A: You know, the choice of words that I had at that town hall meeting were unfortunate. And I’ve apologized for anyone that was offended by them. But the EPA has a very long track record of using its enforcement authority in a way that’s fair and even-handed. But it also has to discourage the breaking of our environmental statutes. The EPA doesn’t have enough enforcement staff to be in every community 24-7. And neither do the state law enforcement agencies.
So when someone is identified, and investigated as potentially breaking one of our environmental statutes, there’s a deterrent effect if there’s vigorous enforcement of the law.
Q: So tell us about your new work with the Sierra Club and the Beyond Coal campaign.
A: The coal industry is facing a number of challenges right now. Communities all across Texas have risen up to fight the construction of new plants in their communities. And the Sierra Club is proud of their work partnering with these communities to slow down or stop a number of these new plants from being constructed.
The coal industry is also being challenged by a lot of new federal regulations that are requiring the coal industry to pay for the public health costs of coal that were previously borne by the public. And they’re also being challenged by the historically low prices of natural gas, which is really put a squeeze on further use of coal. The industry from mining to power plants is having a tough time right now.
Q: But it seems like one of the difficulties with that is that Texas is in a power crunch. And if you look at the numbers, the cheapest plant to build is going to be a coal plant.
A: Texas has challenges when it comes to providing enough electricity for our growing state. We have the fastest growing population of any state in the country. We also have a very robust, growing industry base in this state. So we do need an adequate supply of electric power.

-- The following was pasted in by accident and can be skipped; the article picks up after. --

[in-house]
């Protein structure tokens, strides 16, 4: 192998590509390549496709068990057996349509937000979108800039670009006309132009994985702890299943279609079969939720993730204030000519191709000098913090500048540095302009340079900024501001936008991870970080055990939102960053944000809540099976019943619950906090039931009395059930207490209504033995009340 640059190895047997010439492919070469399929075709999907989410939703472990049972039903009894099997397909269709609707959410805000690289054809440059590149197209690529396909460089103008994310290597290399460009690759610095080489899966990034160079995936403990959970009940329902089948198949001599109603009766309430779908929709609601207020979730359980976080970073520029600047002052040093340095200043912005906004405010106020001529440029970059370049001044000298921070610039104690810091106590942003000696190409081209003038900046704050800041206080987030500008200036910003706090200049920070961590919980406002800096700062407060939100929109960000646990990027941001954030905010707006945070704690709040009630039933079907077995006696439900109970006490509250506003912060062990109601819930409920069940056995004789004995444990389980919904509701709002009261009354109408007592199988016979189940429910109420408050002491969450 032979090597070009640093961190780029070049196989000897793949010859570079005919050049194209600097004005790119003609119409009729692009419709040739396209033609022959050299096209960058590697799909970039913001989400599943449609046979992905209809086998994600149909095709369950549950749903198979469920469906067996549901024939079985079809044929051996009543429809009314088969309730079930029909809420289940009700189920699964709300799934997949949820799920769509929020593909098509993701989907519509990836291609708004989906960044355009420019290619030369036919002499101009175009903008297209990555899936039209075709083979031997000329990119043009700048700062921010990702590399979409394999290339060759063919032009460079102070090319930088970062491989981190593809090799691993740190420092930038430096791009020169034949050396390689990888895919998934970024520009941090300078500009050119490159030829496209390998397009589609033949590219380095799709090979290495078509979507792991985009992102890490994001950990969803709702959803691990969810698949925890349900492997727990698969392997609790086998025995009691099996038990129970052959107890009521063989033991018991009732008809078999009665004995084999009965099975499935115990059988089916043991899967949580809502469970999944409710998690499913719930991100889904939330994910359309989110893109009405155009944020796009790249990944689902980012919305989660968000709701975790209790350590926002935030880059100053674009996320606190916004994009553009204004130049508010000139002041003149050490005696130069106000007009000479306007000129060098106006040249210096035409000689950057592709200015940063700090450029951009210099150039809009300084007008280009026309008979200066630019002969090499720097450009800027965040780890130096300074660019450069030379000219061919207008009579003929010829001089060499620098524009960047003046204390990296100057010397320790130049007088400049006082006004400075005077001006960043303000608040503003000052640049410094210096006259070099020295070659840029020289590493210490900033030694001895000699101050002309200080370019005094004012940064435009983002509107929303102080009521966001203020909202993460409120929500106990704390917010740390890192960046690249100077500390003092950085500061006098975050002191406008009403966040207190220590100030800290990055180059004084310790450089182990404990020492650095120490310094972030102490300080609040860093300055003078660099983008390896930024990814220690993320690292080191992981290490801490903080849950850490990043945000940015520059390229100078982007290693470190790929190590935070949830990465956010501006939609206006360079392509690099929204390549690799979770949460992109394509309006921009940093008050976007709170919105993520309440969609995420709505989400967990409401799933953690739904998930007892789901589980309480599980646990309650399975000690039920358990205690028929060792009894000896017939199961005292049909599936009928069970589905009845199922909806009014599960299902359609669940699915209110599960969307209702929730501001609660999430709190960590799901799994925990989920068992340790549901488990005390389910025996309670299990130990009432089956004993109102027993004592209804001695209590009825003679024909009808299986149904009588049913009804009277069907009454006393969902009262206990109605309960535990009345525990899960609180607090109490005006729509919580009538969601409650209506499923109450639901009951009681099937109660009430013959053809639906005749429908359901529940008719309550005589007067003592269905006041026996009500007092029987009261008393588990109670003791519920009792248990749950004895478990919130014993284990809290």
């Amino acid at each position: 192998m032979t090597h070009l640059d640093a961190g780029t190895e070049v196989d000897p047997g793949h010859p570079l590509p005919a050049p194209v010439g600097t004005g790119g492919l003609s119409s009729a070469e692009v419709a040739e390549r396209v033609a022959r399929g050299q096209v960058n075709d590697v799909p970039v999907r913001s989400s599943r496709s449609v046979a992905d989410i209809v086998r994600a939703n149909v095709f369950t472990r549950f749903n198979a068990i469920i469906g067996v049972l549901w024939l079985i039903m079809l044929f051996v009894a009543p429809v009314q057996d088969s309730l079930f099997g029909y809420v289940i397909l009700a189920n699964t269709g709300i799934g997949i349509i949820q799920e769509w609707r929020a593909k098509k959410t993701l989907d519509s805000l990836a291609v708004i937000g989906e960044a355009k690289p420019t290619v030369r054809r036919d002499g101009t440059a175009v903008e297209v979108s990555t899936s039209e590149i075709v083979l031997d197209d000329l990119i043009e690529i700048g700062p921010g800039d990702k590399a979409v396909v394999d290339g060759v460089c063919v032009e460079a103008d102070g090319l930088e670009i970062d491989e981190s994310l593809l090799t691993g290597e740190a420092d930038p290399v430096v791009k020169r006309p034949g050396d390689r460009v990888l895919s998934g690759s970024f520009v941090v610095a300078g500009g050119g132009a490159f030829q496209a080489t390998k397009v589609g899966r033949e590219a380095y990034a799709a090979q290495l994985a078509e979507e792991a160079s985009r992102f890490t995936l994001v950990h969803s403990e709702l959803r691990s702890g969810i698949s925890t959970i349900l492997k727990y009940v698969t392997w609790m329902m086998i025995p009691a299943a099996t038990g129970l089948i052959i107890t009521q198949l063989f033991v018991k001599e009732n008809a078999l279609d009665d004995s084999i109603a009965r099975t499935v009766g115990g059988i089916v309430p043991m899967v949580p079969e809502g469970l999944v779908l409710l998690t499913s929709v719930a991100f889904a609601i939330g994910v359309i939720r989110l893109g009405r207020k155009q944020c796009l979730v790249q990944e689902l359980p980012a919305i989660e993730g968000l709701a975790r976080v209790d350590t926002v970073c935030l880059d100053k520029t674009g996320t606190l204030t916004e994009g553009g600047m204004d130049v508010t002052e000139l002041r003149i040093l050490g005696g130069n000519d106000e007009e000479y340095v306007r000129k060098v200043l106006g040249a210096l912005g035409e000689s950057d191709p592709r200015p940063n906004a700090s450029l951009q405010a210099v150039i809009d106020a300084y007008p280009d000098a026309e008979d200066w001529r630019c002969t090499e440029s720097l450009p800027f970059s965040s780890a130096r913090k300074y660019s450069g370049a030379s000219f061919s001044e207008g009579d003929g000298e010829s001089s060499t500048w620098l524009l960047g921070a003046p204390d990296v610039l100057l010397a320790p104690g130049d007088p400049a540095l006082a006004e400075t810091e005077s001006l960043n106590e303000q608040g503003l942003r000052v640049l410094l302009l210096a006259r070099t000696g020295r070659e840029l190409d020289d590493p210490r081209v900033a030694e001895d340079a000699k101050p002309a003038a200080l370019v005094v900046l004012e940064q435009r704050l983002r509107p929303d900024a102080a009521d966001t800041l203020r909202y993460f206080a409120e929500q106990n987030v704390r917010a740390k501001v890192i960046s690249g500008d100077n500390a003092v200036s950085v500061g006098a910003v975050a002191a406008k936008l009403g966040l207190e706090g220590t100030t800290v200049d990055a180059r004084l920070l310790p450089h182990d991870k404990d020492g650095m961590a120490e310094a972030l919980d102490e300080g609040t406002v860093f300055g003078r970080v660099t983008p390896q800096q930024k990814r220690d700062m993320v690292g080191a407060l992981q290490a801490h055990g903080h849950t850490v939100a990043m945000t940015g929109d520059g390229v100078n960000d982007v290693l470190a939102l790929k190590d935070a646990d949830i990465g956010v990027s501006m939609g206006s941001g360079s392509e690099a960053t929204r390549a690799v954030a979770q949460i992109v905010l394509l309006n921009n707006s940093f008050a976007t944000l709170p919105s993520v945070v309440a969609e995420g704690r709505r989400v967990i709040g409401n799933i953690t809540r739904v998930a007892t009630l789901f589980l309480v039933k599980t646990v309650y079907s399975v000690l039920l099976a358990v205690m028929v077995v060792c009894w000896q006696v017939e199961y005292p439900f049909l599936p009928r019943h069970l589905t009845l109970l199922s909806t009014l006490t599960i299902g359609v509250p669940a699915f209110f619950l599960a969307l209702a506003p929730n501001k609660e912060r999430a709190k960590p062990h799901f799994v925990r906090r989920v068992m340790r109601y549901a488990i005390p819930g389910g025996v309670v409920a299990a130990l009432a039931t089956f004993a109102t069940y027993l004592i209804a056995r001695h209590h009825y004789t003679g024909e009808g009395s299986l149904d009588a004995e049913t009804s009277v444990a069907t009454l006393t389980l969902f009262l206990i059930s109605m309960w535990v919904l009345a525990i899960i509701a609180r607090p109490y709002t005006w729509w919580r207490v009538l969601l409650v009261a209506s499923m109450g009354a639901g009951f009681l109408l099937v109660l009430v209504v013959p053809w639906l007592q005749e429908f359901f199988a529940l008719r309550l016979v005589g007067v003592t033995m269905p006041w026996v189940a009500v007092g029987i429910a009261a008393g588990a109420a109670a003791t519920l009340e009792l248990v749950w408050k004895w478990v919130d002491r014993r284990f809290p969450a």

One of the challenges that’s happened in the last few years is the inability of the grid to supply a sufficient amount of power with a sufficient reserve margin. And so what we’re seeing in Texas is the construction and increased use of natural gas. But also a huge boom in renewables. There is a huge growth in wind energy. And as soon as some additional transmission lines are built from Central Texas out to West Texas over the next eighteen months, we anticipate the wind industry in this state will continue to grow.
And the solar industry is also growing in Texas. CPS down in San Antonio has recently announced that they’re going to be providing hundreds of megawatts of solar power to the citizens of San Antonio.
So we think renewables have a bright future in Texas.
Coal is getting more and more expensive. And the reason for that is now they’re having to account for some of the cost when it comes to air and water pollution that they never had to pay for. So we’re seeing the cost of coal going up while the cost of renewables are coming down.
Q: With coal, though, even if you have it on the decline in Texas, it’s on the rise in other parts of the world. China, India, even Germany are all building coal plants right now. Are the gains made here offset by coal’s use in the rest of the world?
A: Maybe in the short term. But the U.S. has always been a leader when it comes to environmental protection. Our Clean Air Act, our Clean Water Act, our EPA, these are models that have been adopted across the world. People who want to develop their own environmental laws look to what we’ve done.
So I think this is a great opportunity for the U.S. to be a leader when it comes to renewables. The technologies we develop here — whether it’s batteries for automobiles or solar power or wind turbine technology, it will very quickly be adopted across the world. So I think the increase in CO2 emissions that we’re seeing in the rest of the world will eventually taper off like they are in this county. And the great opportunity for the U.S. is to then be the supplier of renewable energy that takes over.